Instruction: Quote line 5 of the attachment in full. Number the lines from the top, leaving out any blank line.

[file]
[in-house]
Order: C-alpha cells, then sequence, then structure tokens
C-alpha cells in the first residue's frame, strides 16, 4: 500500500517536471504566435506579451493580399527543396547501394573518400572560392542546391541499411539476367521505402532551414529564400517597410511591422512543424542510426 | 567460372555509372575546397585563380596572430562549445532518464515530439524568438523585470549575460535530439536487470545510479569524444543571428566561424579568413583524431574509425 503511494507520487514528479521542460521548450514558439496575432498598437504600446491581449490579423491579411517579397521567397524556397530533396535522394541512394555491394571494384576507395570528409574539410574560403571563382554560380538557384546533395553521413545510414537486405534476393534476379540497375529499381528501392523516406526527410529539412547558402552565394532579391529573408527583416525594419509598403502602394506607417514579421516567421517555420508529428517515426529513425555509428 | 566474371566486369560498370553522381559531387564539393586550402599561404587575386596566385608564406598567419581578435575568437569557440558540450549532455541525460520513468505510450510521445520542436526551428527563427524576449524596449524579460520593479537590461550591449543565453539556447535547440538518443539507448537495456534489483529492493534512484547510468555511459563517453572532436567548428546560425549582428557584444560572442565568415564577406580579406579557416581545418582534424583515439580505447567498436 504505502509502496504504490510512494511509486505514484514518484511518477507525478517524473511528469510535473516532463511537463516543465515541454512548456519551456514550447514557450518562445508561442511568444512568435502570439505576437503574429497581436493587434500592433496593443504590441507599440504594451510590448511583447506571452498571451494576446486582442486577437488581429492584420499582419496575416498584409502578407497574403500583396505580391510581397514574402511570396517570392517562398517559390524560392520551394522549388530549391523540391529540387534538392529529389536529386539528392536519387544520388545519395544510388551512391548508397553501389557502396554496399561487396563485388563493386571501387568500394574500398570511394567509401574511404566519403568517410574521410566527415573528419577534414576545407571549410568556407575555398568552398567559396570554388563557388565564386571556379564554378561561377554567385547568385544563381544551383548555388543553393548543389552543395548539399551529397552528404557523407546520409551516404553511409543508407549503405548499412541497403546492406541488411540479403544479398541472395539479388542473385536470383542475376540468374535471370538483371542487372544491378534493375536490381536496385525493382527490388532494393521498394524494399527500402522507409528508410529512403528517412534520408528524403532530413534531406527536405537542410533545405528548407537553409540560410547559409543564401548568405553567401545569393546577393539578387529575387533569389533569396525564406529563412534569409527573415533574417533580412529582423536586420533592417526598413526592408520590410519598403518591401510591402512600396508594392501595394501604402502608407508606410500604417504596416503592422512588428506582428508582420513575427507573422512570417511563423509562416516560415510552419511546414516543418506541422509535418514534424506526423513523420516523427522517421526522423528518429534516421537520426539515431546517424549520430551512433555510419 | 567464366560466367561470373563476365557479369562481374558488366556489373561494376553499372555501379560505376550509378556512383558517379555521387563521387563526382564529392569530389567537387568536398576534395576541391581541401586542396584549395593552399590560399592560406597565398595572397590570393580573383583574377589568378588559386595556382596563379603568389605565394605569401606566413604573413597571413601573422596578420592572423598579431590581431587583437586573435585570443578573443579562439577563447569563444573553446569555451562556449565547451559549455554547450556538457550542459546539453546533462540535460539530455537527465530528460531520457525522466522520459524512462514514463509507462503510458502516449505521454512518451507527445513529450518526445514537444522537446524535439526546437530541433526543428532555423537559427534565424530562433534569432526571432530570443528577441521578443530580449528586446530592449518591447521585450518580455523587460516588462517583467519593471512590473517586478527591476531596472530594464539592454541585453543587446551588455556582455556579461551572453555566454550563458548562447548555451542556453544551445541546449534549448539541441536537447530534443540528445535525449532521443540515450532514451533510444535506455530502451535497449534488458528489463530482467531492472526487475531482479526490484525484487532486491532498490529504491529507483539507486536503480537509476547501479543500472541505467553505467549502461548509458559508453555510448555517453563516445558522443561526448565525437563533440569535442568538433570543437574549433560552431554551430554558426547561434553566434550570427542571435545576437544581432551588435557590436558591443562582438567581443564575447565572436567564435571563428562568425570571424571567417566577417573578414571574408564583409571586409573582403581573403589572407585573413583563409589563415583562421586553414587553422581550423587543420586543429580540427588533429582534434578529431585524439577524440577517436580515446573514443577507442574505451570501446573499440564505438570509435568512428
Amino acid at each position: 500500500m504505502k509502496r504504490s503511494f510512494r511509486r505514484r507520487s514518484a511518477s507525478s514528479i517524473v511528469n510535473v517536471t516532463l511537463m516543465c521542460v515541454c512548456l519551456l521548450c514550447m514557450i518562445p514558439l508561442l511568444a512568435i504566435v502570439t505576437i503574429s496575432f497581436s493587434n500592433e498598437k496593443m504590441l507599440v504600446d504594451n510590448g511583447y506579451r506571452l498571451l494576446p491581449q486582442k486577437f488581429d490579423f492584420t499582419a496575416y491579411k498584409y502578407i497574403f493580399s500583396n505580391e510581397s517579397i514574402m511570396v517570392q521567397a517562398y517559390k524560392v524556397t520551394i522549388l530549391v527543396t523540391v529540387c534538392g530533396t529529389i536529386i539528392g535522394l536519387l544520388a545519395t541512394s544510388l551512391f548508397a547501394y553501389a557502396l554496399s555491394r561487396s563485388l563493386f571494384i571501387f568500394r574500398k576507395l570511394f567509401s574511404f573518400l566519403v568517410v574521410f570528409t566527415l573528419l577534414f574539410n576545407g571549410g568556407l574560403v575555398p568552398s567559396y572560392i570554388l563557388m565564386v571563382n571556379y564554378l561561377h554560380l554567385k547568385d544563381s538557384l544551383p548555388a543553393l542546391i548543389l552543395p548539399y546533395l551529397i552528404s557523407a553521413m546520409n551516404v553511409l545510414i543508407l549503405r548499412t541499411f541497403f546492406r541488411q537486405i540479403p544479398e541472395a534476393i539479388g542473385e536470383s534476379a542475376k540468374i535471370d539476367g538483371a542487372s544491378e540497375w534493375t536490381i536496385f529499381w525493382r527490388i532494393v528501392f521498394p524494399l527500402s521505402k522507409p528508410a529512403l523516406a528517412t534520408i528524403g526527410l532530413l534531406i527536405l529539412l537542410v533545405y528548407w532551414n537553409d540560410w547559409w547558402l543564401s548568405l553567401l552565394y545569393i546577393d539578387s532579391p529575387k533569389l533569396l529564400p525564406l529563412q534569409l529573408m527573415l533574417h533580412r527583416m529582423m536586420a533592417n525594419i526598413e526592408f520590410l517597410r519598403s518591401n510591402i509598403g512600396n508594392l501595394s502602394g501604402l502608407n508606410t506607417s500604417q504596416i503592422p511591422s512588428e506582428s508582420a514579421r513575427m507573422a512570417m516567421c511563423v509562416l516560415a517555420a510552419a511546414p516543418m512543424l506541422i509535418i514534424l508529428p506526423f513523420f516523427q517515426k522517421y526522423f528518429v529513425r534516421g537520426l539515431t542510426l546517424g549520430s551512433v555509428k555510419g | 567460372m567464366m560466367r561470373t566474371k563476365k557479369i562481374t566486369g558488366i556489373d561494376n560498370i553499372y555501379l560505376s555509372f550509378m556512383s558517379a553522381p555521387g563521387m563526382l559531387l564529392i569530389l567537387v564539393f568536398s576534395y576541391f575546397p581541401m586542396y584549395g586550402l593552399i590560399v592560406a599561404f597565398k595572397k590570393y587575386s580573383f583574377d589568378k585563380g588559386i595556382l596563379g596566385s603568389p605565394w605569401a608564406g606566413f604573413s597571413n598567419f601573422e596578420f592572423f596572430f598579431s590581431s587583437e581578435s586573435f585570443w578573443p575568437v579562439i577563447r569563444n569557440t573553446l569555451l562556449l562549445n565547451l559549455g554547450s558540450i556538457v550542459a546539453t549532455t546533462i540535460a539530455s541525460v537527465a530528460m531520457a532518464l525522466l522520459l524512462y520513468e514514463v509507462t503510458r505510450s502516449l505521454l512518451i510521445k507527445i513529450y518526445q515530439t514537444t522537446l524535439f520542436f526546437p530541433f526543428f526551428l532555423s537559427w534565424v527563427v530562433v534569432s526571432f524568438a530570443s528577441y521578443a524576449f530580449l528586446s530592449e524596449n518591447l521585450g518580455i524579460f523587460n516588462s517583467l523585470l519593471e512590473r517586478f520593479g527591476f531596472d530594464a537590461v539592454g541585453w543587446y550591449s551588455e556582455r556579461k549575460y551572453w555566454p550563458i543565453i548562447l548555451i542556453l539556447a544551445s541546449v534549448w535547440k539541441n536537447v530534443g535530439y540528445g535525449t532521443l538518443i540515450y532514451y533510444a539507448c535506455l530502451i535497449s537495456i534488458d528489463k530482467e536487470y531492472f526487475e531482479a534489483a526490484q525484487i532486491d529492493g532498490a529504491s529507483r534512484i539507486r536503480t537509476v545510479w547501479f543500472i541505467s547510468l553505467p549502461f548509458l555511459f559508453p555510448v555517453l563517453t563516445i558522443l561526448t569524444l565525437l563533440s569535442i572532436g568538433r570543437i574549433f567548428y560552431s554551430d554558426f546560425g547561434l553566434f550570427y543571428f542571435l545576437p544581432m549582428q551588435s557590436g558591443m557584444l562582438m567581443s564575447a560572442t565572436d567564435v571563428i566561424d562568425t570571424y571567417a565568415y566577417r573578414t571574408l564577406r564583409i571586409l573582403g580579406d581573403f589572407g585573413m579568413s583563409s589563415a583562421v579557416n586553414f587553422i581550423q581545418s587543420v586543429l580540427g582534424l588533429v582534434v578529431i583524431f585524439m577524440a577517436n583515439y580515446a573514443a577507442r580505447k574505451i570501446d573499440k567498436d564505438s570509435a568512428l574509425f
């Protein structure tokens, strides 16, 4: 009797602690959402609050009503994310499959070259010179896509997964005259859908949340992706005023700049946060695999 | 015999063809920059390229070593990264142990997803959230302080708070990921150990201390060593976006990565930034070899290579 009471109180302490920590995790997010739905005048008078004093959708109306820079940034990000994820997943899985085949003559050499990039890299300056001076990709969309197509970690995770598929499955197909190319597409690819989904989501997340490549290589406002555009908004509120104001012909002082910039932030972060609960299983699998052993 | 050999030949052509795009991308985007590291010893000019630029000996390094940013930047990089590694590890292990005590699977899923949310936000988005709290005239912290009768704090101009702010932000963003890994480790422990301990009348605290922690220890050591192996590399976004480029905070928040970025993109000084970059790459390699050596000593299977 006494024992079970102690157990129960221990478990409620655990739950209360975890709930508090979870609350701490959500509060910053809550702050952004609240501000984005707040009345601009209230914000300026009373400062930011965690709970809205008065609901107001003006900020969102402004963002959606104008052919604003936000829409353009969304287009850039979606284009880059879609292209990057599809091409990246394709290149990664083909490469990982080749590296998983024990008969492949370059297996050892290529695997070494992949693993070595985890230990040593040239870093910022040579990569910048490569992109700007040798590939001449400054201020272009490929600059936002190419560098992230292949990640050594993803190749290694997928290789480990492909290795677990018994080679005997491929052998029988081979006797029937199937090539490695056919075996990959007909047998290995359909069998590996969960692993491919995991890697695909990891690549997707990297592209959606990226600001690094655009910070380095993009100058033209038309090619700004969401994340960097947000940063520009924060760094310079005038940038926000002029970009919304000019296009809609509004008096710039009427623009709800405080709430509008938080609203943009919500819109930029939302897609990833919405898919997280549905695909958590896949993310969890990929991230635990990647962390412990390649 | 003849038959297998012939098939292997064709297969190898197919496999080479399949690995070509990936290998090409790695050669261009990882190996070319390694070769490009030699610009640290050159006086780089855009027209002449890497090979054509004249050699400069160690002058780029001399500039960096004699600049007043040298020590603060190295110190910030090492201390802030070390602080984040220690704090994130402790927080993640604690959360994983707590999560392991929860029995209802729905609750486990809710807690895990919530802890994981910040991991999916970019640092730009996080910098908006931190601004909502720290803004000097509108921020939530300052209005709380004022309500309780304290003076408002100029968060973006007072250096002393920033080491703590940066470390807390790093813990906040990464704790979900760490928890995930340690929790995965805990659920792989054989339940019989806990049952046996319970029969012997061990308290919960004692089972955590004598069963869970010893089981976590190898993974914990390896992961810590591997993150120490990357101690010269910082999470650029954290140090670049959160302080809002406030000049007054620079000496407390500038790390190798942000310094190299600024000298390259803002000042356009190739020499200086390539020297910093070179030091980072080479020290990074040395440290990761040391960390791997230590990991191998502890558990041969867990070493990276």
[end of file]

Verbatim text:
């Protein structure tokens, strides 16, 4: 009797602690959402609050009503994310499959070259010179896509997964005259859908949340992706005023700049946060695999 | 015999063809920059390229070593990264142990997803959230302080708070990921150990201390060593976006990565930034070899290579 009471109180302490920590995790997010739905005048008078004093959708109306820079940034990000994820997943899985085949003559050499990039890299300056001076990709969309197509970690995770598929499955197909190319597409690819989904989501997340490549290589406002555009908004509120104001012909002082910039932030972060609960299983699998052993 | 050999030949052509795009991308985007590291010893000019630029000996390094940013930047990089590694590890292990005590699977899923949310936000988005709290005239912290009768704090101009702010932000963003890994480790422990301990009348605290922690220890050591192996590399976004480029905070928040970025993109000084970059790459390699050596000593299977 006494024992079970102690157990129960221990478990409620655990739950209360975890709930508090979870609350701490959500509060910053809550702050952004609240501000984005707040009345601009209230914000300026009373400062930011965690709970809205008065609901107001003006900020969102402004963002959606104008052919604003936000829409353009969304287009850039979606284009880059879609292209990057599809091409990246394709290149990664083909490469990982080749590296998983024990008969492949370059297996050892290529695997070494992949693993070595985890230990040593040239870093910022040579990569910048490569992109700007040798590939001449400054201020272009490929600059936002190419560098992230292949990640050594993803190749290694997928290789480990492909290795677990018994080679005997491929052998029988081979006797029937199937090539490695056919075996990959007909047998290995359909069998590996969960692993491919995991890697695909990891690549997707990297592209959606990226600001690094655009910070380095993009100058033209038309090619700004969401994340960097947000940063520009924060760094310079005038940038926000002029970009919304000019296009809609509004008096710039009427623009709800405080709430509008938080609203943009919500819109930029939302897609990833919405898919997280549905695909958590896949993310969890990929991230635990990647962390412990390649 | 003849038959297998012939098939292997064709297969190898197919496999080479399949690995070509990936290998090409790695050669261009990882190996070319390694070769490009030699610009640290050159006086780089855009027209002449890497090979054509004249050699400069160690002058780029001399500039960096004699600049007043040298020590603060190295110190910030090492201390802030070390602080984040220690704090994130402790927080993640604690959360994983707590999560392991929860029995209802729905609750486990809710807690895990919530802890994981910040991991999916970019640092730009996080910098908006931190601004909502720290803004000097509108921020939530300052209005709380004022309500309780304290003076408002100029968060973006007072250096002393920033080491703590940066470390807390790093813990906040990464704790979900760490928890995930340690929790995965805990659920792989054989339940019989806990049952046996319970029969012997061990308290919960004692089972955590004598069963869970010893089981976590190898993974914990390896992961810590591997993150120490990357101690010269910082999470650029954290140090670049959160302080809002406030000049007054620079000496407390500038790390190798942000310094190299600024000298390259803002000042356009190739020499200086390539020297910093070179030091980072080479020290990074040395440290990761040391960390791997230590990991191998502890558990041969867990070493990276």